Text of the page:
Lesson Scriptures: Matthew 18:21-35
Key Lesson Theme: “Forgive Your Neighbor”
Today's Lesson: Monday, August 8
21 Then Peter approached him and asked, “Lord, how many times must I forgive my brother or sister who sins against me? As many as seven times?”
22 “I tell you, not as many as seven,” Jesus replied, “but seventy times seven.”
23 “For this reason, the kingdom of heaven can be compared to a king who wanted to settle accounts with his servants.
24 When he began to settle accounts, one who owed ten thousand talents was brought before him.
25 Since he did not have the money to pay it back, his master commanded that he, his wife, his children, and everything he had be sold to pay the debt.
26 “At this, the servant fell facedown before him and said, ‘Be patient with me, and I will pay you everything.’
27 Then the master of that servant had compassion, released him, and forgave him the loan.
28 “That servant went out and found one of his fellow servants who owed him a hundred denarii. He grabbed him, started choking him, and said, ‘Pay what you owe!’
29 “At this, his fellow servant fell down and began begging him, ‘Be patient with me, and I will pay you back.’
30 But he wasn’t willing. Instead, he went and threw him into prison until he could pay what was owed.
31 When the other servants saw what had taken place, they were deeply distressed and went and reported to their master everything that had happened.
32 Then, after he had summoned him, his master said to him, ‘You wicked servant! I forgave you all that debt because you begged me.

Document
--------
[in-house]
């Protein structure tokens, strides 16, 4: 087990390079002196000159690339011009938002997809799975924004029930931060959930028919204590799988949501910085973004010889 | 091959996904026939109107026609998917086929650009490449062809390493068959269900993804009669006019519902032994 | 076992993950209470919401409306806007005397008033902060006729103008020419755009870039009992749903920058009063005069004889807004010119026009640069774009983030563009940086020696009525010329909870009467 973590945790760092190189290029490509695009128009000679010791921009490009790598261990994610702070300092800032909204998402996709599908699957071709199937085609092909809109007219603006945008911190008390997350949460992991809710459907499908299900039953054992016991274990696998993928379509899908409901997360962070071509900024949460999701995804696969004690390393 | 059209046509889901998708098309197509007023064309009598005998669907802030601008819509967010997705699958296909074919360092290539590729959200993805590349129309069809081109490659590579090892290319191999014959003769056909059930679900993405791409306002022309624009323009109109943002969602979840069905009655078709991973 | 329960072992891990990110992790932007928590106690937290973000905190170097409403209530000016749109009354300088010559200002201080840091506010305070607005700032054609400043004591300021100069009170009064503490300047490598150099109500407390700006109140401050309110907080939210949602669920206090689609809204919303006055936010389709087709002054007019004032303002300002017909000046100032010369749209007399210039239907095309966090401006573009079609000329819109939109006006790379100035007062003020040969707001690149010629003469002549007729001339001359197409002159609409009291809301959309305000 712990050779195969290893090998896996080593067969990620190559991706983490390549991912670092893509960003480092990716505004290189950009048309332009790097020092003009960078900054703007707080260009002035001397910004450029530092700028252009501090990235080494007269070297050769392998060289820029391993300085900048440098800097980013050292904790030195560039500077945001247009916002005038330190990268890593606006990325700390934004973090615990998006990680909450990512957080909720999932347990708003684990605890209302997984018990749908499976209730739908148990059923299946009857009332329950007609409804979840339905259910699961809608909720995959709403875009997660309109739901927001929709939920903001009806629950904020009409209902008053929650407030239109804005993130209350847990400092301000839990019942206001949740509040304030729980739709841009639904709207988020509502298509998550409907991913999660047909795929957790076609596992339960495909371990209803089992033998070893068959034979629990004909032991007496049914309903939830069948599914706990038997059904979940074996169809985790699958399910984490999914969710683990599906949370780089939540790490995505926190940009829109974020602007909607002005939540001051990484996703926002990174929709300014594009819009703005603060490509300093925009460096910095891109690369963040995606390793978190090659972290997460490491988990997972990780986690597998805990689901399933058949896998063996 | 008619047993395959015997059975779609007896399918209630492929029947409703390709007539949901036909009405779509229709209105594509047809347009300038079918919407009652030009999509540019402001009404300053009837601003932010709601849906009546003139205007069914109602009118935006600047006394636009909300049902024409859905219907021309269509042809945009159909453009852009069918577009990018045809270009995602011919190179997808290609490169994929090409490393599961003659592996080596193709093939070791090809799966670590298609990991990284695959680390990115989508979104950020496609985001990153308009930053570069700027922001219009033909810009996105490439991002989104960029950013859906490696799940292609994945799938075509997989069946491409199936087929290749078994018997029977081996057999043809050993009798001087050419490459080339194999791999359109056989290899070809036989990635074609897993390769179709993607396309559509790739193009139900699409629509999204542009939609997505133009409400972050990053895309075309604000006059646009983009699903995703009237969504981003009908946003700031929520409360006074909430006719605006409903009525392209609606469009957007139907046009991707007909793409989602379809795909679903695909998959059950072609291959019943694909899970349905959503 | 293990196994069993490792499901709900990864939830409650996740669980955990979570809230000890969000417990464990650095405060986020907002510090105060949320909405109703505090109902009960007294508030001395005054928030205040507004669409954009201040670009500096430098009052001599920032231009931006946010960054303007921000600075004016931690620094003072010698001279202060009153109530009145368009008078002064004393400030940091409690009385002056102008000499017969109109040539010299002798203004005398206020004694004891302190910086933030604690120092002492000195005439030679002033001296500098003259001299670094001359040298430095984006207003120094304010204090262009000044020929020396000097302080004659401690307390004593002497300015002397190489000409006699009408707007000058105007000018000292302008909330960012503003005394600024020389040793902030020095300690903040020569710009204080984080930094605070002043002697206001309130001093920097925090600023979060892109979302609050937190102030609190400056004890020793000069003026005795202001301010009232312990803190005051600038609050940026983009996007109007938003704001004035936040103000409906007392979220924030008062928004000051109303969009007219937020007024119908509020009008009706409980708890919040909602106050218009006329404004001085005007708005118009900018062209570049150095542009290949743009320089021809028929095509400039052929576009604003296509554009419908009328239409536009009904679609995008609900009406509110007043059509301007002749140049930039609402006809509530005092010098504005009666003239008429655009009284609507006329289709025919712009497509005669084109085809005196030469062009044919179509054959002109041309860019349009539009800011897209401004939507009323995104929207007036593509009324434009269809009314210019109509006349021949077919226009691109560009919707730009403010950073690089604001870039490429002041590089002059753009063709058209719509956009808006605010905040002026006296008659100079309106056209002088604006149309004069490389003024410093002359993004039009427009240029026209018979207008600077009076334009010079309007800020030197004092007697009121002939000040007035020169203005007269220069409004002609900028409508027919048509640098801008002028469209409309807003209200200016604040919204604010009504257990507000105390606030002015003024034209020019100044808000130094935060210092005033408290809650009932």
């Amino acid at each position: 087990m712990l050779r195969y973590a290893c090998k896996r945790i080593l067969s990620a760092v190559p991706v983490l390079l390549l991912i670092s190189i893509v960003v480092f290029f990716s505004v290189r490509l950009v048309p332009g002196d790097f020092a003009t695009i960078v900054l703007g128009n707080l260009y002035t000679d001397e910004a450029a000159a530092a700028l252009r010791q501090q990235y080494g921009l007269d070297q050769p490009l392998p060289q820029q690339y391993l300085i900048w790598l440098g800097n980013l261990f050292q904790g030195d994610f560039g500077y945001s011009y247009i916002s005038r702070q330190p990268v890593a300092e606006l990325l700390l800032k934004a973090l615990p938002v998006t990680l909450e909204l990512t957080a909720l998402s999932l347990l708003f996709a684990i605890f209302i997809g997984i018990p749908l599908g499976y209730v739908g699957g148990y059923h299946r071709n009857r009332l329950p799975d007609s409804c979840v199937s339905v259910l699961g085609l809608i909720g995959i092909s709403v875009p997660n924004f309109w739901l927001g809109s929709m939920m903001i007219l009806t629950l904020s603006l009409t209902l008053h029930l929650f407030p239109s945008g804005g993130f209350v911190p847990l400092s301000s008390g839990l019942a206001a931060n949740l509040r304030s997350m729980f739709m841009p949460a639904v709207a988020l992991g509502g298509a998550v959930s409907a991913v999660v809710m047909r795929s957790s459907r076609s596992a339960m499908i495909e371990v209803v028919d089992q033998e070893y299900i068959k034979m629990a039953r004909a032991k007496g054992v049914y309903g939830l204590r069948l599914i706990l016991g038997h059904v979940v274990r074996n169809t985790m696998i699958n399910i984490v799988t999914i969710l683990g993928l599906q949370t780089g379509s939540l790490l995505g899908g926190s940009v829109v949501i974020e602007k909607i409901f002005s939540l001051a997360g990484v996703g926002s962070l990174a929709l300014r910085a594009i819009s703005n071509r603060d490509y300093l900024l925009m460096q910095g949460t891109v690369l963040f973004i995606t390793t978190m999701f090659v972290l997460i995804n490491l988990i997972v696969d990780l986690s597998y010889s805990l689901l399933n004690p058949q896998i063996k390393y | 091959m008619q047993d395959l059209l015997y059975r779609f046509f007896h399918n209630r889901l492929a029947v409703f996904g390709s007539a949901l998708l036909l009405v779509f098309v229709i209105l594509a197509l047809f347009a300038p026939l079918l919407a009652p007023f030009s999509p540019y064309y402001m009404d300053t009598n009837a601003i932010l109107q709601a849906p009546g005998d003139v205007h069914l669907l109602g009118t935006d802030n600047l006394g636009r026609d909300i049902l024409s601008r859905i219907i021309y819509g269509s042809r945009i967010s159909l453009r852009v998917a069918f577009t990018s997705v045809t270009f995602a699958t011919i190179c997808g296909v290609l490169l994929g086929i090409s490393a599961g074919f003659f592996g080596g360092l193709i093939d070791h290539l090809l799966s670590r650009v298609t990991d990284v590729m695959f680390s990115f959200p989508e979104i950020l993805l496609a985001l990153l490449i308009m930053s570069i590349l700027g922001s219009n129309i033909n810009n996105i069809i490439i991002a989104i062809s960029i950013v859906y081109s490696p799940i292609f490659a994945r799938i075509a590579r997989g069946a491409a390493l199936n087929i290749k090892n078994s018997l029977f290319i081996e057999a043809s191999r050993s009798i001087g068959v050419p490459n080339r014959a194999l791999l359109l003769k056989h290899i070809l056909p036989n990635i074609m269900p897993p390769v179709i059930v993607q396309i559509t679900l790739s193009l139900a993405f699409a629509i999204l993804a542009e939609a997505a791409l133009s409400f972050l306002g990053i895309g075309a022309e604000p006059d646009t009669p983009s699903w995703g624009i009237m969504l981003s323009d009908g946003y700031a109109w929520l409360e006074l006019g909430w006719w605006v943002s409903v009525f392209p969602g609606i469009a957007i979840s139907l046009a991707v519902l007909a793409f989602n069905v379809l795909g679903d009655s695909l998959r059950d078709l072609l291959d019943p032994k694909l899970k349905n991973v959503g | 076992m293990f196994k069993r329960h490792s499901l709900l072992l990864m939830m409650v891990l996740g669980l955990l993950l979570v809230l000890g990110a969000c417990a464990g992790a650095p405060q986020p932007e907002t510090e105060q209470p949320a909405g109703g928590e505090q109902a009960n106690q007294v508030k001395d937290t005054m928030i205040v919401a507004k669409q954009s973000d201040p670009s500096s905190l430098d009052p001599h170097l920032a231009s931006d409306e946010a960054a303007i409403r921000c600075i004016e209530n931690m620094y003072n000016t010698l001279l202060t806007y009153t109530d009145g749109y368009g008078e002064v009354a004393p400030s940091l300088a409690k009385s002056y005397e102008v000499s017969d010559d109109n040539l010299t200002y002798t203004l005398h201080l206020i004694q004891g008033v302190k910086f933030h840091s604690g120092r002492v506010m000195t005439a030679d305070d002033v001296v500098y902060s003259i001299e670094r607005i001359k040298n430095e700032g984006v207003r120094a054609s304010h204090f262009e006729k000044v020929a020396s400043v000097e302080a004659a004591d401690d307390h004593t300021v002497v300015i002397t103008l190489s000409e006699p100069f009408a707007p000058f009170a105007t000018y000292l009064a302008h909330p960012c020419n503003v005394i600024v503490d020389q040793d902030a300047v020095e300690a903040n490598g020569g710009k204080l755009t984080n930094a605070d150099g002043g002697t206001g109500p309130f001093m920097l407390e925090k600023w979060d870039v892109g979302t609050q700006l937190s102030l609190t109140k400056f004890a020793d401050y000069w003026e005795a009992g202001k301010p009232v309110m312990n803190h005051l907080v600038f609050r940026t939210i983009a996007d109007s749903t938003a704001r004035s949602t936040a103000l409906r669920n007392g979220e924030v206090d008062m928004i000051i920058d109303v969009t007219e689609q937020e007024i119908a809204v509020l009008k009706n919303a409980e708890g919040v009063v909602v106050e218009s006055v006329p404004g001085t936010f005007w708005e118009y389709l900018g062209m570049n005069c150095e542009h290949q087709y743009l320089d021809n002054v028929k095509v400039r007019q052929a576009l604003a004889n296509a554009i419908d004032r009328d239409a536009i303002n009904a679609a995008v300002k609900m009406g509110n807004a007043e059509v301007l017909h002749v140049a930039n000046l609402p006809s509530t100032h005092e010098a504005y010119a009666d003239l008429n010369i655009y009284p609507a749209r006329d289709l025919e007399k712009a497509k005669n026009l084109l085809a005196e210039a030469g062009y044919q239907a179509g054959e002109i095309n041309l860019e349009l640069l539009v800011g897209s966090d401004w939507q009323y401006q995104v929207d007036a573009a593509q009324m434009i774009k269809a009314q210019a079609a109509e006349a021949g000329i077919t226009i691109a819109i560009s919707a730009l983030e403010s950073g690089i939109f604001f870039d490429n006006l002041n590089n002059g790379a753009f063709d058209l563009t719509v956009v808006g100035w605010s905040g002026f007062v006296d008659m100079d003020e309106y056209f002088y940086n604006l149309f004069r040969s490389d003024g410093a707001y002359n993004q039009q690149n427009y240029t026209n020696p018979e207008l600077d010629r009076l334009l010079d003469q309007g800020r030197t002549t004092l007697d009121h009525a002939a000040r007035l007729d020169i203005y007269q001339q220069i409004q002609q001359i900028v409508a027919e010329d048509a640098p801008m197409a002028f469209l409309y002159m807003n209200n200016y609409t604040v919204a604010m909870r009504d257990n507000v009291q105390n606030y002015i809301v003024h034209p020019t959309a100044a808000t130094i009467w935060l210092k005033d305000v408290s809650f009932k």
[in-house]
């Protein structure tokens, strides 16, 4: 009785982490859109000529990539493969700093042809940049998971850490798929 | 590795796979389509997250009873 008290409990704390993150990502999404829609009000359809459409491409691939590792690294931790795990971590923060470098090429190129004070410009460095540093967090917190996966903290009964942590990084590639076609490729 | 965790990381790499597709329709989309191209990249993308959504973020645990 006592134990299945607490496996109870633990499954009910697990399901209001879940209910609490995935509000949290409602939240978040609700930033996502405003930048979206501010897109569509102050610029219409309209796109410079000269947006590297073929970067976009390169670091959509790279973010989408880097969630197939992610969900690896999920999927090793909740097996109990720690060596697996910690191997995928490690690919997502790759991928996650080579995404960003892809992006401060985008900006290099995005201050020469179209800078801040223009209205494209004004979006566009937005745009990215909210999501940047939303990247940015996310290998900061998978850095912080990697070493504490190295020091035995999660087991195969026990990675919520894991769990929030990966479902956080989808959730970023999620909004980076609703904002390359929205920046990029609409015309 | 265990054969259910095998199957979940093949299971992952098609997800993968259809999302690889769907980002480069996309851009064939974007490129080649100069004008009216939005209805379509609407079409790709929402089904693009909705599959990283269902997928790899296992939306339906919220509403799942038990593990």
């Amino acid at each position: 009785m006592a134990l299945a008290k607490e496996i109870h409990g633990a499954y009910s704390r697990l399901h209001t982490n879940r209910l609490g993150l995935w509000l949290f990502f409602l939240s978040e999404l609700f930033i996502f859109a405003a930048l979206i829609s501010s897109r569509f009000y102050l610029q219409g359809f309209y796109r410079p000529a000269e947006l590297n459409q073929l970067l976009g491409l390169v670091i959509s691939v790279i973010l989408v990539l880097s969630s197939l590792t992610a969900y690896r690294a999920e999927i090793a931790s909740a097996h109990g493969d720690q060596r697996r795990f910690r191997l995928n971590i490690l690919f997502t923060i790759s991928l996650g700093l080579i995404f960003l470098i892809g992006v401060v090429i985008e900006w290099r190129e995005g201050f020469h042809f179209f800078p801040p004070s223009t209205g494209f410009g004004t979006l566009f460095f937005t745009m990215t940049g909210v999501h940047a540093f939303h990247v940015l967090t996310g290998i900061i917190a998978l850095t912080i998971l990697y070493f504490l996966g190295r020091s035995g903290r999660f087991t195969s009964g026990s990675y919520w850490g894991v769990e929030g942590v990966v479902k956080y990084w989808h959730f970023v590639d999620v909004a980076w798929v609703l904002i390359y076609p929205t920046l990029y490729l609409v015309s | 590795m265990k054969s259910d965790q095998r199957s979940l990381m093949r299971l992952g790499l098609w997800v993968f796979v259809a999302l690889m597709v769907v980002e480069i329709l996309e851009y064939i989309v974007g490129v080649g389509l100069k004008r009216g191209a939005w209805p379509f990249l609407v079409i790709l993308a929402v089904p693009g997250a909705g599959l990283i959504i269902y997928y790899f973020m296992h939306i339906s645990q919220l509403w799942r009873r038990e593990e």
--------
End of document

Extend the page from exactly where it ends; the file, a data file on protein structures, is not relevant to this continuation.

33 Shouldn’t you also have had mercy on your fellow servant, as I had mercy on you?’
34 And because he was angry, his master handed him over to the jailers to be tortured until he could pay everything that was owed.
35 So also my heavenly Father will do to you unless every one of you forgives his brother or sister from your heart.”
The Bible Meets Life
Forgiveness is not easy. Things often surface that remind us of the hurt or injustice we felt, and a bitter spirit can resurface. In those moments, we must remember the depth of forgiveness God has extended to us. Even as God forgave us in Christ, we are to forgive. Forgiveness is a great healer in any relationship.
Matthew’s Gospel includes five major discourses (Matt. 5–7; 10; 13; 18; 23–25) in which Jesus instructed His disciples on what it would mean to follow Him and to live as citizens of the kingdom of heaven, meaning under the rule and reign of God. Each discourse ended with a summary statement (8:1; 11:1; 13:53; 19:1; 26:1).
The verses for this session come from the fourth discourse (Matt. 18). Here Jesus gave instructions concerning the character of His disciples; specifically, humility and forgiveness. The discussion was in response to the disciples’ question, “Who is the greatest in the kingdom of heaven?” (v. 1). In response, Jesus taught a lesson on humility (vv. 2-14), described a process for being reconciled with one who sinned against them (vv. 15-20), and the importance of avoiding offensive actions against others (vv. 21-35).
Jesus’s teaching about forgiveness generated a question in Peter’s mind. So, after the public teaching was over, Peter approached Jesus to follow up on what He had said. Perhaps the question was something he had been pondering for some time. How many times should one forgive another person?
In this session we will be reminded how we are to relate to each other in the community of faith, especially in those times when we are struggling with one another. Jesus focused on the spirit of forgiveness that characterizes those who have received abundant forgiving grace from God. “One of the greatest tests of the degree of a person’s transformation into the likeness of Christ is his reaction to the one who does evil to him.” Relationships that are marked by forgiveness will grow deeper and deeper when the principles identified in this session are put into practice. These same principles apply in our relationships with persons outside the church as well. No matter who or where, love leads us to forgive.
Until tomorrow Saints...
Every day is Sunday